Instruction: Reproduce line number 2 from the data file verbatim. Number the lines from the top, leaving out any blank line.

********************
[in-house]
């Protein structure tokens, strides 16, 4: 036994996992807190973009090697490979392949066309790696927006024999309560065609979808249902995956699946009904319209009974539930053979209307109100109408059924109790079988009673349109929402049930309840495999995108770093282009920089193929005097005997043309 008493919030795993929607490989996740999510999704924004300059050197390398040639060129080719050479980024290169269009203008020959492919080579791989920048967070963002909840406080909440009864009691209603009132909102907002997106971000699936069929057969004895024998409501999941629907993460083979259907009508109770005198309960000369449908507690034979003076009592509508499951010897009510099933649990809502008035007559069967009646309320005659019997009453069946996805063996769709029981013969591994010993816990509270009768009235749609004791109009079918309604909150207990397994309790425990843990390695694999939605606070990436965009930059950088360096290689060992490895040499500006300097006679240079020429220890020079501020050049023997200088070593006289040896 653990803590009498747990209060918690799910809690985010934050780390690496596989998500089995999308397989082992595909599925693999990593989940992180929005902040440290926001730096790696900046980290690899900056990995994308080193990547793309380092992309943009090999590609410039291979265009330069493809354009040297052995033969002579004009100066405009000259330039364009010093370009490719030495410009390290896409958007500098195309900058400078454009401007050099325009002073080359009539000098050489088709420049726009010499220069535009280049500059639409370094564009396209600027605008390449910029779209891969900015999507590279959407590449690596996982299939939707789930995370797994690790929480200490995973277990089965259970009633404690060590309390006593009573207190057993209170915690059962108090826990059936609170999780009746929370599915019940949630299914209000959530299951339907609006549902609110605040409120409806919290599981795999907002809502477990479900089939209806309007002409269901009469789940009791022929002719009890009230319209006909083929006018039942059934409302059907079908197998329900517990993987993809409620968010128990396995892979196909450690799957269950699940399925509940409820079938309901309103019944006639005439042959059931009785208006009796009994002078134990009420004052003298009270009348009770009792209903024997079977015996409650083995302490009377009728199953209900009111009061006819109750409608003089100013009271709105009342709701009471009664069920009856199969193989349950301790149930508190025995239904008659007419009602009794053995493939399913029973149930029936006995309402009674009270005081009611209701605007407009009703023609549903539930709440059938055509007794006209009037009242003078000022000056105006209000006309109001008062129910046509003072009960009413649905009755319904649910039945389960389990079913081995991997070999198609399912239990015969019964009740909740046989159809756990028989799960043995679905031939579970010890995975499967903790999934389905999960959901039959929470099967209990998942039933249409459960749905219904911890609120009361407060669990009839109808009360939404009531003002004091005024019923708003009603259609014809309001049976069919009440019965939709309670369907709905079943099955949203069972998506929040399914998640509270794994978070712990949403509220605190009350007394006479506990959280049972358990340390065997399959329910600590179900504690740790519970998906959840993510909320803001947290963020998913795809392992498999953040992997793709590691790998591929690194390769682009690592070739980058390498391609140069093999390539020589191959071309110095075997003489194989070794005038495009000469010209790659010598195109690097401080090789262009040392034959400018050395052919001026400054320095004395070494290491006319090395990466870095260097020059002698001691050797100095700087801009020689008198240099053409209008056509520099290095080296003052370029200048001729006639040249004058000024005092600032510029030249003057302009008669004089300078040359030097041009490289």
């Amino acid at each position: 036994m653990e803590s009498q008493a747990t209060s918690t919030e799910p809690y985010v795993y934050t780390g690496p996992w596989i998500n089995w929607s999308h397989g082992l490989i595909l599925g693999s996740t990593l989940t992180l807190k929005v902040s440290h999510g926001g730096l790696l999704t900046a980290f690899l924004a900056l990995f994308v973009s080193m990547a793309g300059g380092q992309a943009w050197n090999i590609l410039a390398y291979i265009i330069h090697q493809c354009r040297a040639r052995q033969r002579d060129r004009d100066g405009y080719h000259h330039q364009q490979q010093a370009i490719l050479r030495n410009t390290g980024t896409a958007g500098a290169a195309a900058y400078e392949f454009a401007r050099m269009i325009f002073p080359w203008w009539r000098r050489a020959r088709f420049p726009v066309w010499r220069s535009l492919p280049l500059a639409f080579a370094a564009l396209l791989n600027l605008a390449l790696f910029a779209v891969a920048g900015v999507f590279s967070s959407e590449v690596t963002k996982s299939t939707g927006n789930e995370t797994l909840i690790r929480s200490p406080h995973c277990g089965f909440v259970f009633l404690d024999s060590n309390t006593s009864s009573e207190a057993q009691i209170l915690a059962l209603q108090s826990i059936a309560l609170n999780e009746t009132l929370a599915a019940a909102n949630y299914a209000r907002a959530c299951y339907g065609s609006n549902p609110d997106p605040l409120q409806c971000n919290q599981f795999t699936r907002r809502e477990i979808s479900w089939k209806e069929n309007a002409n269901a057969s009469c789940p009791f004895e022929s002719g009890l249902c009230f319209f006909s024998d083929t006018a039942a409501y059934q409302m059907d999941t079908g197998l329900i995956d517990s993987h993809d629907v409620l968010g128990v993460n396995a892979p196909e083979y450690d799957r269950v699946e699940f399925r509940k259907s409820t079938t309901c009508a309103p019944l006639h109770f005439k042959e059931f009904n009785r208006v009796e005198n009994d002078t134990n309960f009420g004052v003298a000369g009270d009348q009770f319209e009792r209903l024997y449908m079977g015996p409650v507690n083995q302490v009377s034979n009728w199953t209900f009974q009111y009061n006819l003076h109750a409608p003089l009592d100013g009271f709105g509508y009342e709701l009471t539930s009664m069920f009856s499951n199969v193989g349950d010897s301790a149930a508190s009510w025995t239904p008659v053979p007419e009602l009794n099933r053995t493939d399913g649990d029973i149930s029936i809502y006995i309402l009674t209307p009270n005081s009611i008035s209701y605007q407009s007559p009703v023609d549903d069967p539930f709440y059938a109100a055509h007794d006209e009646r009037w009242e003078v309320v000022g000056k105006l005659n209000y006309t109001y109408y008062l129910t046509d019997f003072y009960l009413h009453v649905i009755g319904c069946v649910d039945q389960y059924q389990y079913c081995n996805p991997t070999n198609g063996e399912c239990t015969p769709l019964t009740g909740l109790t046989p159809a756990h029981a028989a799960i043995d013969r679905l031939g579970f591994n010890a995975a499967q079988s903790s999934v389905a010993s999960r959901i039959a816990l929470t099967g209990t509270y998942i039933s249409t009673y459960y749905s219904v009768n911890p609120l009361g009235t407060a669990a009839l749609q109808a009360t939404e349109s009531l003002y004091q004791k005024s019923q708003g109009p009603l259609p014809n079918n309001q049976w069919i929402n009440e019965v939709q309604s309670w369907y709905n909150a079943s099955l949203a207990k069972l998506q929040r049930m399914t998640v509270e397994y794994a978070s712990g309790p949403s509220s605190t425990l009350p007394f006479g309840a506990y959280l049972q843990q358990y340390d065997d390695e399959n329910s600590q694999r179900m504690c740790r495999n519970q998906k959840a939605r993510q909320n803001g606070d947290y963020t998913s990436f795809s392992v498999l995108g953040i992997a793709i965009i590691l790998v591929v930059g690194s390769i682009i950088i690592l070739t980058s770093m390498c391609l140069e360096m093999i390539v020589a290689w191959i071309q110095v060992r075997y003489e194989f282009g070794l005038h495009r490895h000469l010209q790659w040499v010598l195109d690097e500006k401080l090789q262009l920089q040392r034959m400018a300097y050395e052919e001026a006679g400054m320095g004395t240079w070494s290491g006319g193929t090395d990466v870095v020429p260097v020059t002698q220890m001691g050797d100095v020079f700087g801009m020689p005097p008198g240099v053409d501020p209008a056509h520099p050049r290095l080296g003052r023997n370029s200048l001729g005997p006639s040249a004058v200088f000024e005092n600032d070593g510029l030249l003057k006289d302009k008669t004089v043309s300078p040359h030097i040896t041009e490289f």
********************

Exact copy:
């Protein structure tokens, strides 16, 4: 036994996992807190973009090697490979392949066309790696927006024999309560065609979808249902995956699946009904319209009974539930053979209307109100109408059924109790079988009673349109929402049930309840495999995108770093282009920089193929005097005997043309 008493919030795993929607490989996740999510999704924004300059050197390398040639060129080719050479980024290169269009203008020959492919080579791989920048967070963002909840406080909440009864009691209603009132909102907002997106971000699936069929057969004895024998409501999941629907993460083979259907009508109770005198309960000369449908507690034979003076009592509508499951010897009510099933649990809502008035007559069967009646309320005659019997009453069946996805063996769709029981013969591994010993816990509270009768009235749609004791109009079918309604909150207990397994309790425990843990390695694999939605606070990436965009930059950088360096290689060992490895040499500006300097006679240079020429220890020079501020050049023997200088070593006289040896 653990803590009498747990209060918690799910809690985010934050780390690496596989998500089995999308397989082992595909599925693999990593989940992180929005902040440290926001730096790696900046980290690899900056990995994308080193990547793309380092992309943009090999590609410039291979265009330069493809354009040297052995033969002579004009100066405009000259330039364009010093370009490719030495410009390290896409958007500098195309900058400078454009401007050099325009002073080359009539000098050489088709420049726009010499220069535009280049500059639409370094564009396209600027605008390449910029779209891969900015999507590279959407590449690596996982299939939707789930995370797994690790929480200490995973277990089965259970009633404690060590309390006593009573207190057993209170915690059962108090826990059936609170999780009746929370599915019940949630299914209000959530299951339907609006549902609110605040409120409806919290599981795999907002809502477990479900089939209806309007002409269901009469789940009791022929002719009890009230319209006909083929006018039942059934409302059907079908197998329900517990993987993809409620968010128990396995892979196909450690799957269950699940399925509940409820079938309901309103019944006639005439042959059931009785208006009796009994002078134990009420004052003298009270009348009770009792209903024997079977015996409650083995302490009377009728199953209900009111009061006819109750409608003089100013009271709105009342709701009471009664069920009856199969193989349950301790149930508190025995239904008659007419009602009794053995493939399913029973149930029936006995309402009674009270005081009611209701605007407009009703023609549903539930709440059938055509007794006209009037009242003078000022000056105006209000006309109001008062129910046509003072009960009413649905009755319904649910039945389960389990079913081995991997070999198609399912239990015969019964009740909740046989159809756990028989799960043995679905031939579970010890995975499967903790999934389905999960959901039959929470099967209990998942039933249409459960749905219904911890609120009361407060669990009839109808009360939404009531003002004091005024019923708003009603259609014809309001049976069919009440019965939709309670369907709905079943099955949203069972998506929040399914998640509270794994978070712990949403509220605190009350007394006479506990959280049972358990340390065997399959329910600590179900504690740790519970998906959840993510909320803001947290963020998913795809392992498999953040992997793709590691790998591929690194390769682009690592070739980058390498391609140069093999390539020589191959071309110095075997003489194989070794005038495009000469010209790659010598195109690097401080090789262009040392034959400018050395052919001026400054320095004395070494290491006319090395990466870095260097020059002698001691050797100095700087801009020689008198240099053409209008056509520099290095080296003052370029200048001729006639040249004058000024005092600032510029030249003057302009008669004089300078040359030097041009490289």